The microservice architectural style is taking the world by storm. Last March, O'Reilly hosted their first Software Architecture Conference, and a huge percentage of the abstracts the program committee received touched on some aspect of microservices. Why is this architectural style suddenly all the rage?
Microservices are the first post DevOps revolution architectural style, the first to fully embrace the engineering practices of Continuous Delivery. It is also an example of an evolutionary architecture, which supports incremental non-breaking change as a first principle along multiple dimensions at the structural level of the application. However, it is only one of group of architectures that support certain evolutionary behaviors. This article investigates some characteristics and principles of this family of architectural style.
Common wisdom in software once held that architectural elements are "difficult to change later." An evolutionary architecture designs for incremental change in an architecture as a first principle. Evolutionary architectures are appealing because change has historically been difficult to anticipate and expensive to retrofit. If evolutionary change is built into the architecture, change becomes easier and cheaper, allowing changes to development practices, release practices, and overall agility.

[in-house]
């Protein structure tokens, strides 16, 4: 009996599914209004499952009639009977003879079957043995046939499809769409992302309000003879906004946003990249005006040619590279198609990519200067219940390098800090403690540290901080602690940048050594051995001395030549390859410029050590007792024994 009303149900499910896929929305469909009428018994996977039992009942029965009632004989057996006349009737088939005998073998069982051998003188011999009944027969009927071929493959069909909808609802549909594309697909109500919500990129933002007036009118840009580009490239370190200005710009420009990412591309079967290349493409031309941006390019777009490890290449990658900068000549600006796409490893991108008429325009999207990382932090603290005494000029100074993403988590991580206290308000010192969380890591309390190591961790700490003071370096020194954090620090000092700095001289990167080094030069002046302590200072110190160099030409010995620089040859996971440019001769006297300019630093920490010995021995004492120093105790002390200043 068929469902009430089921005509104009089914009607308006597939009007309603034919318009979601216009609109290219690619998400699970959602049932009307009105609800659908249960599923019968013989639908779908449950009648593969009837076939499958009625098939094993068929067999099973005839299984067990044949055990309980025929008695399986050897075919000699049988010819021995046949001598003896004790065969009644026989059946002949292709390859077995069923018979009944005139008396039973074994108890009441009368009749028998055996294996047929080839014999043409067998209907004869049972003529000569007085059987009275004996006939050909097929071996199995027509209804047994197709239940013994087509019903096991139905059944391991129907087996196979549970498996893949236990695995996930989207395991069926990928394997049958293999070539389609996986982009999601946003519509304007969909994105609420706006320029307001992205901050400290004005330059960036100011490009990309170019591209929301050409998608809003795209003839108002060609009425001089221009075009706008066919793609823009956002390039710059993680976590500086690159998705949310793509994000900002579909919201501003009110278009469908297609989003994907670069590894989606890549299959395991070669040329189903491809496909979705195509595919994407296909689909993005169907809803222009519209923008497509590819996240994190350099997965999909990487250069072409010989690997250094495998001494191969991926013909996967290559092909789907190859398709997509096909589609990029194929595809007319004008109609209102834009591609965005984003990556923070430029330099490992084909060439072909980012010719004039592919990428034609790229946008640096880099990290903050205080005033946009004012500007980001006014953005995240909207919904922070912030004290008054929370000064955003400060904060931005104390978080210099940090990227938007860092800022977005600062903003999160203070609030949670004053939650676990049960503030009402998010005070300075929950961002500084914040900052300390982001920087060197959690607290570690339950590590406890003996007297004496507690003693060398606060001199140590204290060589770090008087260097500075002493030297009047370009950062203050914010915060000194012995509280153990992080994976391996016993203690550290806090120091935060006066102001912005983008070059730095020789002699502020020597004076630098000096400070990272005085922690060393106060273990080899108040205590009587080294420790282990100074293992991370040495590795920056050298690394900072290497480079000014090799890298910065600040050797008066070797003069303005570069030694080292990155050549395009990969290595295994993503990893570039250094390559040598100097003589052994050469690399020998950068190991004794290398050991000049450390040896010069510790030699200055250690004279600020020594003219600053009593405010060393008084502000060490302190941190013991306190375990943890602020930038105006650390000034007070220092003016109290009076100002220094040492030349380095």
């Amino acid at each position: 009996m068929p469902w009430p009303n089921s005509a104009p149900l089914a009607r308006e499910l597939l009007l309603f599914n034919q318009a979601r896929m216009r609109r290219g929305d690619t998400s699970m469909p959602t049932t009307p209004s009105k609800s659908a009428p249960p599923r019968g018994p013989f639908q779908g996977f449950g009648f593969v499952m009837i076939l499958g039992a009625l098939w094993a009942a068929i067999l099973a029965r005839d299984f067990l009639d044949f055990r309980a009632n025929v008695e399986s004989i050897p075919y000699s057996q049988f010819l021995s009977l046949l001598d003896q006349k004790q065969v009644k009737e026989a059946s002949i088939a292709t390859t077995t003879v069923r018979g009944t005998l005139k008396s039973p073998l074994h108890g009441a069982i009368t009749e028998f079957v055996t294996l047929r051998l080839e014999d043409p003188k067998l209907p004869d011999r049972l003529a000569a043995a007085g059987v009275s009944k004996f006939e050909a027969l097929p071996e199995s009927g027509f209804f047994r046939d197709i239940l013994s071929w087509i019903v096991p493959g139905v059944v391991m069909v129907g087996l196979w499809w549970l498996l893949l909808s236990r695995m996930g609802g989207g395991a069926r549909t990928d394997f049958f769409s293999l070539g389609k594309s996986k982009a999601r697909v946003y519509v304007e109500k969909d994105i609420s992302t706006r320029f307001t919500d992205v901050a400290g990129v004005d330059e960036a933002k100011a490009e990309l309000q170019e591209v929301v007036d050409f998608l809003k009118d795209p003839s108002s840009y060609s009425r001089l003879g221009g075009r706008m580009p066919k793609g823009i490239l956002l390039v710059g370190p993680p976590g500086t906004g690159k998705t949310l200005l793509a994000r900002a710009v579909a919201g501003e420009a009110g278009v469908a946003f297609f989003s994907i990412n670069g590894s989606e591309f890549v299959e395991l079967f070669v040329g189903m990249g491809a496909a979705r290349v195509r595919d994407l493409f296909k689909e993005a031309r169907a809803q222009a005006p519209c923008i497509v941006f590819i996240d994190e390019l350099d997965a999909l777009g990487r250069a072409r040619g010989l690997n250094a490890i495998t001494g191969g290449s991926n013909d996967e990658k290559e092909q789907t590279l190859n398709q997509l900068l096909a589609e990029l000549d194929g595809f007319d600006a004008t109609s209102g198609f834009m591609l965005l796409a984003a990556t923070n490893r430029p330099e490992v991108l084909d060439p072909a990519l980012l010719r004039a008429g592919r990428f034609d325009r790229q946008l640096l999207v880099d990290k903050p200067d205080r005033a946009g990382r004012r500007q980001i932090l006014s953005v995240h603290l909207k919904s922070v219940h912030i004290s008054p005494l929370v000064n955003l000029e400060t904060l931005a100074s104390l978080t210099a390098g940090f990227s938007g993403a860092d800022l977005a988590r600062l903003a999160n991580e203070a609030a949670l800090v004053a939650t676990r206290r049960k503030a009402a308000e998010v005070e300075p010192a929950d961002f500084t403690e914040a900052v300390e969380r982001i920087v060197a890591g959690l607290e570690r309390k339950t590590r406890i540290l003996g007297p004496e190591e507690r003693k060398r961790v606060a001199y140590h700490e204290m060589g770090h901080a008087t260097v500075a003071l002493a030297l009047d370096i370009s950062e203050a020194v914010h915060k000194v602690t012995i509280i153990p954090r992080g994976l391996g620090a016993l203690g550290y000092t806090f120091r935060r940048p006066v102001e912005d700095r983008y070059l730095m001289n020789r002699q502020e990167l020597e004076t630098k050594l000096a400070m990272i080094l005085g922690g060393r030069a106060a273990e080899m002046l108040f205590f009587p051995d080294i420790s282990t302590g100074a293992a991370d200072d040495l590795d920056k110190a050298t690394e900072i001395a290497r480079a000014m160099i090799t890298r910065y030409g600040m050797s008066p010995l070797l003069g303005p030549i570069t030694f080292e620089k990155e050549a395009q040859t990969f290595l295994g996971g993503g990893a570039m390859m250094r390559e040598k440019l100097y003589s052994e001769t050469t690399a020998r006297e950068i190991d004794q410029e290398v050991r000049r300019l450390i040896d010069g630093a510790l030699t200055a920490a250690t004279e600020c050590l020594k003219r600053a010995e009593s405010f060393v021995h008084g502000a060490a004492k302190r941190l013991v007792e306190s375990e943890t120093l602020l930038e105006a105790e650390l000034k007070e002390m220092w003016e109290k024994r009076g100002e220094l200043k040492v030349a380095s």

Microservices meet this definition because of its strong bounded context principle, making the logical division described in Evan's Domain Driven Design a physical separation. Microservices achieve this separation via advanced DevOps practices like machine provisioning, testing, and automated deployments. Because each service is decoupled from all other services (at the structural level), replacing one microservice with another resembles swapping one Lego brick for another.
Evolutionary architectures exhibit several common characteristics. We have identified a large number for the upcoming Evolutionary Architecture book; here are a few of them.
The ability to separate components along well defined boundaries has obvious benefit if a developer wants to make a non-breaking change. The absence of any architectural elements, the legendary Big Ball of Mud architecture, doesn’t support evolution because it lacks compartmentalization.
[Coupling between classes (the points on the perimeter) in a Big Ball of Mud from an unnamed client project.]
Inappropriate coupling inhibits evolution by propagating changes in difficult to predict ways. Evolutionary architectures all support some level of modularity, typically at the technical architecture (for example, the classic layered architecture).
Increasingly, modern successful architectures feature modularity at the domain architecture level as well, inspired by Domain Driven Design. Service-based architectures differ from traditional SOA primarily in the partitioning strategy: SOA is strictly partitioned along technical layers, while service-based architectures tend towards the microservice's inspired domain partitioning.